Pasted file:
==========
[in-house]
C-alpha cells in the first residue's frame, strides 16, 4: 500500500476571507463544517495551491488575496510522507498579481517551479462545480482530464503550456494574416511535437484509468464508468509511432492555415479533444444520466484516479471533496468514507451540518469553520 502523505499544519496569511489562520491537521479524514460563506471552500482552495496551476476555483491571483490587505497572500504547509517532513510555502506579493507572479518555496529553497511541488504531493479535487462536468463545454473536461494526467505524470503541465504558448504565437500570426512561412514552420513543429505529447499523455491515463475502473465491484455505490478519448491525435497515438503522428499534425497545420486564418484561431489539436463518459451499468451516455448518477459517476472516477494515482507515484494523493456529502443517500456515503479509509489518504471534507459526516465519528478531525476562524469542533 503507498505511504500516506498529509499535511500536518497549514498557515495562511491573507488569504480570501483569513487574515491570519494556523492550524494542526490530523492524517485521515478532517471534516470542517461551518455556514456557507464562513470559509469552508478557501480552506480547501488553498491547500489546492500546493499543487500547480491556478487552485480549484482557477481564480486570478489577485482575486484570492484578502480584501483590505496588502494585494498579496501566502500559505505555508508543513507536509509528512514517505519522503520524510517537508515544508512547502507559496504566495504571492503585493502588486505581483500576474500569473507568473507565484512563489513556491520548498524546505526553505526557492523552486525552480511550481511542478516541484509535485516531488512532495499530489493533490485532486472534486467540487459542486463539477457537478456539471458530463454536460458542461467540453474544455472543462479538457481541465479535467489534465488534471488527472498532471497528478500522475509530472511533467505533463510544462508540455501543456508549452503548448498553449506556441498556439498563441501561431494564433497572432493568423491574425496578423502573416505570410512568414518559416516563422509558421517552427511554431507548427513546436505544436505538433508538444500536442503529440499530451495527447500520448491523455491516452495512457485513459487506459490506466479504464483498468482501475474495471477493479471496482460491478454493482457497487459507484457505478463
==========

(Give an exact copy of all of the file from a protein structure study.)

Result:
[in-house]
C-alpha cells in the first residue's frame, strides 16, 4: 500500500476571507463544517495551491488575496510522507498579481517551479462545480482530464503550456494574416511535437484509468464508468509511432492555415479533444444520466484516479471533496468514507451540518469553520 502523505499544519496569511489562520491537521479524514460563506471552500482552495496551476476555483491571483490587505497572500504547509517532513510555502506579493507572479518555496529553497511541488504531493479535487462536468463545454473536461494526467505524470503541465504558448504565437500570426512561412514552420513543429505529447499523455491515463475502473465491484455505490478519448491525435497515438503522428499534425497545420486564418484561431489539436463518459451499468451516455448518477459517476472516477494515482507515484494523493456529502443517500456515503479509509489518504471534507459526516465519528478531525476562524469542533 503507498505511504500516506498529509499535511500536518497549514498557515495562511491573507488569504480570501483569513487574515491570519494556523492550524494542526490530523492524517485521515478532517471534516470542517461551518455556514456557507464562513470559509469552508478557501480552506480547501488553498491547500489546492500546493499543487500547480491556478487552485480549484482557477481564480486570478489577485482575486484570492484578502480584501483590505496588502494585494498579496501566502500559505505555508508543513507536509509528512514517505519522503520524510517537508515544508512547502507559496504566495504571492503585493502588486505581483500576474500569473507568473507565484512563489513556491520548498524546505526553505526557492523552486525552480511550481511542478516541484509535485516531488512532495499530489493533490485532486472534486467540487459542486463539477457537478456539471458530463454536460458542461467540453474544455472543462479538457481541465479535467489534465488534471488527472498532471497528478500522475509530472511533467505533463510544462508540455501543456508549452503548448498553449506556441498556439498563441501561431494564433497572432493568423491574425496578423502573416505570410512568414518559416516563422509558421517552427511554431507548427513546436505544436505538433508538444500536442503529440499530451495527447500520448491523455491516452495512457485513459487506459490506466479504464483498468482501475474495471477493479471496482460491478454493482457497487459507484457505478463